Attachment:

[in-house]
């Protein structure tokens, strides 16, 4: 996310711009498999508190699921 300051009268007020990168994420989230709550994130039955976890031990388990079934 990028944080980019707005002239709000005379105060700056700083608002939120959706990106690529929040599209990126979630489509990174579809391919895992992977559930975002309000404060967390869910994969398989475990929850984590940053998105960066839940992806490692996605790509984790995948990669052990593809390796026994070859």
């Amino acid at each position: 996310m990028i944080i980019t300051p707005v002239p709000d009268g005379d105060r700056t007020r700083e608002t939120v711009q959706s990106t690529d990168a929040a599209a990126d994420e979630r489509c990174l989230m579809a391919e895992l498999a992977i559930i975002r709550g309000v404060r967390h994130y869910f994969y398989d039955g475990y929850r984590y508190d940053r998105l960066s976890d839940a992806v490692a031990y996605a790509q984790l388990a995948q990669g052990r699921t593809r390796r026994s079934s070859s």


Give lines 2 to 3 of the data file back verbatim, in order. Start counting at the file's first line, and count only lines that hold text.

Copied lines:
């Protein structure tokens, strides 16, 4: 996310711009498999508190699921 300051009268007020990168994420989230709550994130039955976890031990388990079934 990028944080980019707005002239709000005379105060700056700083608002939120959706990106690529929040599209990126979630489509990174579809391919895992992977559930975002309000404060967390869910994969398989475990929850984590940053998105960066839940992806490692996605790509984790995948990669052990593809390796026994070859």
């Amino acid at each position: 996310m990028i944080i980019t300051p707005v002239p709000d009268g005379d105060r700056t007020r700083e608002t939120v711009q959706s990106t690529d990168a929040a599209a990126d994420e979630r489509c990174l989230m579809a391919e895992l498999a992977i559930i975002r709550g309000v404060r967390h994130y869910f994969y398989d039955g475990y929850r984590y508190d940053r998105l960066s976890d839940a992806v490692a031990y996605a790509q984790l388990a995948q990669g052990r699921t593809r390796r026994s079934s070859s």